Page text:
Evelyn London, who turned 90 in July, has been a member at the Jewish Center since its founding. She credited the work of the rabbis, past and present, for the synagogue’s success. “That’s what’s holding our show together — the rabbi,” said London, who added that in its heyday, as many as 900 families belonged.
Members recently formed committees to help organize the 60th celebration, and London, one of the senior members, was designated the historian.
Another senior member, Eleanor Goodman, has belonged to the synagogue since 1958. She credited the vast array of services the Jewish Center offers as reasons for its success. “There’s so many things that go on there,” she said. “It’s not just a once-a-week kind of place.”
Goodman, a retired social studies teacher at W.T. Clarke High School, has regularly attended the synagogue’s Bible education classes for 29 years. Androphy, she said, is “the best teacher I’ve ever had.”
When Androphy was applying for his Harvard fellowship, Goodman recalled, she wrote a recommendation letter to the university. “He does so much, here on the local level and in the community,” she said. “I don’t know where he gets all the energy for all this.”
Shari Glassman and Audra Mauner are co-chairwomen of the synagogue’s Ilene Rubin Nursery School committee, which aids the school’s Board of Education. Both have young children who attended the nursery school program.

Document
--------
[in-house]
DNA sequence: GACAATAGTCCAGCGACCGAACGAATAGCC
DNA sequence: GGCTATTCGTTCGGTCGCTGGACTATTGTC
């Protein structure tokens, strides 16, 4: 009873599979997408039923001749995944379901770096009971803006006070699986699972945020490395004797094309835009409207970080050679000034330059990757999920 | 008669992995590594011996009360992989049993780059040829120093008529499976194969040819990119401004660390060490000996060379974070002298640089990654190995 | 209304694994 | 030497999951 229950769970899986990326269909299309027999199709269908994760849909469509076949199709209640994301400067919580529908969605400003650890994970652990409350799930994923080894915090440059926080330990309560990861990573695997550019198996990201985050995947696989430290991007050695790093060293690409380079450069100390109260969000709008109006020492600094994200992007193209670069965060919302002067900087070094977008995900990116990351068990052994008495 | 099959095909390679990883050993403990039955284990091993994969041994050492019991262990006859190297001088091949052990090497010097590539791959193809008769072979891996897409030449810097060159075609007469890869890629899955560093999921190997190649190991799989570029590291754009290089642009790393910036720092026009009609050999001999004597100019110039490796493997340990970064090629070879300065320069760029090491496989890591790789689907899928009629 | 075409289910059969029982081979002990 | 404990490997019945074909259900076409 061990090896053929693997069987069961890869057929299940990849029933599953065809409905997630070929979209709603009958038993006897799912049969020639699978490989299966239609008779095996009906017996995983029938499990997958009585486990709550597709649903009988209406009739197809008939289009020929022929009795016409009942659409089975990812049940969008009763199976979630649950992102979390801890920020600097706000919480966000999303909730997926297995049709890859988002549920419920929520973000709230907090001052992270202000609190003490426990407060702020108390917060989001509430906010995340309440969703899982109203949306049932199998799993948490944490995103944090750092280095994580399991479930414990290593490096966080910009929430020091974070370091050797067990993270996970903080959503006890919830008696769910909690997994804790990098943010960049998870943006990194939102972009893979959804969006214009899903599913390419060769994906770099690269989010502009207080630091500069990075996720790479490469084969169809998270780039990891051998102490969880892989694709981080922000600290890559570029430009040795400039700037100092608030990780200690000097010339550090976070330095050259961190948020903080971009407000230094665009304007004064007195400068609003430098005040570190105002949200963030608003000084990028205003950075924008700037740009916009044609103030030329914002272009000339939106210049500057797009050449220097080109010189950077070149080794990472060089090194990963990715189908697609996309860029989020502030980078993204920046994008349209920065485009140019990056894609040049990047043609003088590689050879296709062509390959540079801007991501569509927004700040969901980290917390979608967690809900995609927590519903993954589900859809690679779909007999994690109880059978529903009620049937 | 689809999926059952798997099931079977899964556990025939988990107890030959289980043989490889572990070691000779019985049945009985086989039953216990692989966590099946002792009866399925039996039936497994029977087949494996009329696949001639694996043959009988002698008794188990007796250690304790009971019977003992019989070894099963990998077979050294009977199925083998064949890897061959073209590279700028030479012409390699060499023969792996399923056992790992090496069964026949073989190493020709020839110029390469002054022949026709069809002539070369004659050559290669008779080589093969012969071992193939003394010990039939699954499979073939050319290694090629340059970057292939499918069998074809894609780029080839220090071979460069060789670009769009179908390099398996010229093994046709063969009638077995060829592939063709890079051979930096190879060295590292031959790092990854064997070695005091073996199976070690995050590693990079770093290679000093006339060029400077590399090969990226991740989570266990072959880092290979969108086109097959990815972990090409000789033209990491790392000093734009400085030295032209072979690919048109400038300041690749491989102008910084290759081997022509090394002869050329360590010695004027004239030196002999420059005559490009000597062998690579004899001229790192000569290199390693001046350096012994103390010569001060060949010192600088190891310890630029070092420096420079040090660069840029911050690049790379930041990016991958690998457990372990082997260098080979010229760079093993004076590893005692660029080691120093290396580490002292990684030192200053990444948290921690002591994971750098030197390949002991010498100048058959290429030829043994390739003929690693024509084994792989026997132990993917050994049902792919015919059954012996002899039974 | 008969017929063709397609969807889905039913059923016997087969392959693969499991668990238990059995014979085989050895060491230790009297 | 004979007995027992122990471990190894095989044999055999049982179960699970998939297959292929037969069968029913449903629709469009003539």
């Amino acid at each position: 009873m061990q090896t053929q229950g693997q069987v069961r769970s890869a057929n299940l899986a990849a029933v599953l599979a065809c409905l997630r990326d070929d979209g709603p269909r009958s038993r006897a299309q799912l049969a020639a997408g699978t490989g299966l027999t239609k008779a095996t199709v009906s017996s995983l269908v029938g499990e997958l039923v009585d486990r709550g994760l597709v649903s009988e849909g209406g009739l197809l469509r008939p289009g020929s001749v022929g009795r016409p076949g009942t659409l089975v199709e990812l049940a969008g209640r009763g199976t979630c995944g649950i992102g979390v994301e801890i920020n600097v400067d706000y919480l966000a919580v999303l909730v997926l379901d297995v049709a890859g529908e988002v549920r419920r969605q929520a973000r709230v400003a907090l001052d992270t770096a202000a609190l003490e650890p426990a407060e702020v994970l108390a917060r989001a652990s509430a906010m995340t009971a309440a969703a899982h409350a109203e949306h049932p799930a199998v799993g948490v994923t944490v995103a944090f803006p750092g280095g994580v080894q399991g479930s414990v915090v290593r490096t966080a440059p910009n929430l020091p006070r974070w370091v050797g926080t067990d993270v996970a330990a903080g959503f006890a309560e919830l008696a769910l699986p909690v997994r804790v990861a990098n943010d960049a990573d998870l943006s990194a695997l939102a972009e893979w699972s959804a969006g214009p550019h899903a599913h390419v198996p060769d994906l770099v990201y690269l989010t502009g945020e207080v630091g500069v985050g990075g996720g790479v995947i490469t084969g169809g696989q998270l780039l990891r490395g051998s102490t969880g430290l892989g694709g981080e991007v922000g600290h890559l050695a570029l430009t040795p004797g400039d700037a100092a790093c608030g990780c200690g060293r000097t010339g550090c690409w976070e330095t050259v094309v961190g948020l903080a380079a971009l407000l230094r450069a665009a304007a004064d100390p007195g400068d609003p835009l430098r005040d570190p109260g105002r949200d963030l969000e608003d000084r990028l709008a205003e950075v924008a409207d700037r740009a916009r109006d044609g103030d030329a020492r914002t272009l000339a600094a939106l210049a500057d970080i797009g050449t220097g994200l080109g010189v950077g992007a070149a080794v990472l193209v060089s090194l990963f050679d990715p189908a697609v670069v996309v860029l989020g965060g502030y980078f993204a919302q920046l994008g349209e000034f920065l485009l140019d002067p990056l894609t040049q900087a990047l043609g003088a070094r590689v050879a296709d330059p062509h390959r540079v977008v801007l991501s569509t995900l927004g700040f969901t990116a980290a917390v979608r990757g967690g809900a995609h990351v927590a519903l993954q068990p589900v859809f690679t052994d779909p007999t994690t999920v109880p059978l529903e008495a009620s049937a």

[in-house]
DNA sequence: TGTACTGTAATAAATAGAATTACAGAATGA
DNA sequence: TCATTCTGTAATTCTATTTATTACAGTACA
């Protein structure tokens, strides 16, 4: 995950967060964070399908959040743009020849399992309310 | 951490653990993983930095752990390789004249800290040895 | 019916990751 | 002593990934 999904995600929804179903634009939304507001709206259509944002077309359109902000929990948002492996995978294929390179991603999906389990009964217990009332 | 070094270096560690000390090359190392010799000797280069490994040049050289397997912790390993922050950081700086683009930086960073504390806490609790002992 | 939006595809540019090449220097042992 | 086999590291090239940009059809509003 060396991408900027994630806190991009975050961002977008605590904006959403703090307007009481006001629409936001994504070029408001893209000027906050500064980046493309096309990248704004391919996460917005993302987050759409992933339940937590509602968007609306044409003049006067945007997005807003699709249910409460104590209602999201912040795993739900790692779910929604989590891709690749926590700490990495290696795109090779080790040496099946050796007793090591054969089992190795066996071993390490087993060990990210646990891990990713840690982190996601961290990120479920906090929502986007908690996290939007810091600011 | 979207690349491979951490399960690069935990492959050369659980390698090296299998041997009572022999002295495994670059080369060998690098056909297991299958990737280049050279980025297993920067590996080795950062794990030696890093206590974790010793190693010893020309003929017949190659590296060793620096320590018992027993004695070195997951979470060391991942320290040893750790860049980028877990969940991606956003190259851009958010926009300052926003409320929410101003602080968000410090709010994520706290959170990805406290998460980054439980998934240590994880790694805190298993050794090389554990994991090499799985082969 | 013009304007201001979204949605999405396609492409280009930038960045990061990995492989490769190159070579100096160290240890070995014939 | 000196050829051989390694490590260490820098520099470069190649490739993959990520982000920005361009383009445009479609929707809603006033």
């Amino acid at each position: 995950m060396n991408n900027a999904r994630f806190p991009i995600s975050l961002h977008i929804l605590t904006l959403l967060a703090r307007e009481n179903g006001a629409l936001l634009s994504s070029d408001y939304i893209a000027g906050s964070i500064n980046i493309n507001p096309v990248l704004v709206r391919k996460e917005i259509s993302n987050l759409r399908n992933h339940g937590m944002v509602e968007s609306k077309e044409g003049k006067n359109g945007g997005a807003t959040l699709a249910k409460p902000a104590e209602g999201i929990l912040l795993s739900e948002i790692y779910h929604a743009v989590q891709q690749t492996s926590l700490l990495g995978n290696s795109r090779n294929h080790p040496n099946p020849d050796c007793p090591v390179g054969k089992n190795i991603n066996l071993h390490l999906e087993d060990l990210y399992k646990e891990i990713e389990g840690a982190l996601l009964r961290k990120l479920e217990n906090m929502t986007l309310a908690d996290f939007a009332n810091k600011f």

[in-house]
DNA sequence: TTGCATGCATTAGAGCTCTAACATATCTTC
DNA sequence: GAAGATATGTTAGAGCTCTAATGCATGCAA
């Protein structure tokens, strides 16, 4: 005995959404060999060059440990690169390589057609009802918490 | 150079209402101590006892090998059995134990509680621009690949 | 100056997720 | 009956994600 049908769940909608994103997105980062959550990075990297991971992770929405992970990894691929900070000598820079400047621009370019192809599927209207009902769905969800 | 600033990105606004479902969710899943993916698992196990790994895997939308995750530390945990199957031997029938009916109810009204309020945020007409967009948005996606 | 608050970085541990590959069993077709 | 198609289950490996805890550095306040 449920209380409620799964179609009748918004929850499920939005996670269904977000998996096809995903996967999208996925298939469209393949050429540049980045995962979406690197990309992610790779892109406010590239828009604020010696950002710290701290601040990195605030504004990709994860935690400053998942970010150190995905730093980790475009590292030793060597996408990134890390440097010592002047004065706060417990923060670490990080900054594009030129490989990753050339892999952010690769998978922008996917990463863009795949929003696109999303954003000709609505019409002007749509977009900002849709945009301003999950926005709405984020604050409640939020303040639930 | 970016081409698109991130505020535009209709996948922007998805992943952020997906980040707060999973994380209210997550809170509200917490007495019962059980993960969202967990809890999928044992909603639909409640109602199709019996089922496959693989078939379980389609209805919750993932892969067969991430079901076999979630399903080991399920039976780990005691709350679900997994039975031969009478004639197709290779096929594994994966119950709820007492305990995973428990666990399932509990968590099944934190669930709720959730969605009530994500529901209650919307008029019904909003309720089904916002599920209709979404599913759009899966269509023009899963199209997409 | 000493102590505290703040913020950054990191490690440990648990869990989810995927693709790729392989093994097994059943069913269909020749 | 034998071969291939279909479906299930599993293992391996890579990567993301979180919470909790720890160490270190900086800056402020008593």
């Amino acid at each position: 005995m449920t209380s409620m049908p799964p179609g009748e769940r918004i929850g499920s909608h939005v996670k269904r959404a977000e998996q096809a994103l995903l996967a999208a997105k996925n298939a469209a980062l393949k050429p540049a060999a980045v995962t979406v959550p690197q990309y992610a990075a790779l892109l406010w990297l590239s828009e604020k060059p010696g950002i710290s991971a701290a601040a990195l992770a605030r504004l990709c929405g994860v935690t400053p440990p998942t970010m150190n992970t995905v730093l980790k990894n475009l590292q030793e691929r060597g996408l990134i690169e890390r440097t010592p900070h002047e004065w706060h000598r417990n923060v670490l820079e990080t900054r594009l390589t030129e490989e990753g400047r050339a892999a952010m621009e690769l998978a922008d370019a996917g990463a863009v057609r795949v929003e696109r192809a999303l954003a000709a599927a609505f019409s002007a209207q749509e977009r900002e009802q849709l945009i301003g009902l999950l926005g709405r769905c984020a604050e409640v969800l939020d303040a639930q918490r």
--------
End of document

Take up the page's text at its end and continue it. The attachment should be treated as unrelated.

Mauner said that she and her husband moved to East Meadow from Forest Hills in 2004 because of the synagogue. “This was a great mix,” she said. “This traditional synagogue was a perfect fit for us.”
She also credited Rabbi Androphy for the center’s success, saying that he “is the driving force of the synagogue. Everyone loves him.”
Glassman’s grandfather, Jack Cohn, was a member of one of the 50 founding families. The 60th anniversary, she said, “is a wonderful thing, and I feel very proud that my family had played a role in it through the years.
“He could never have imagined that he was building something that his great-grandchildren would go to,” Glassman said of her grandfather. “That’s something that would make him extremely proud.”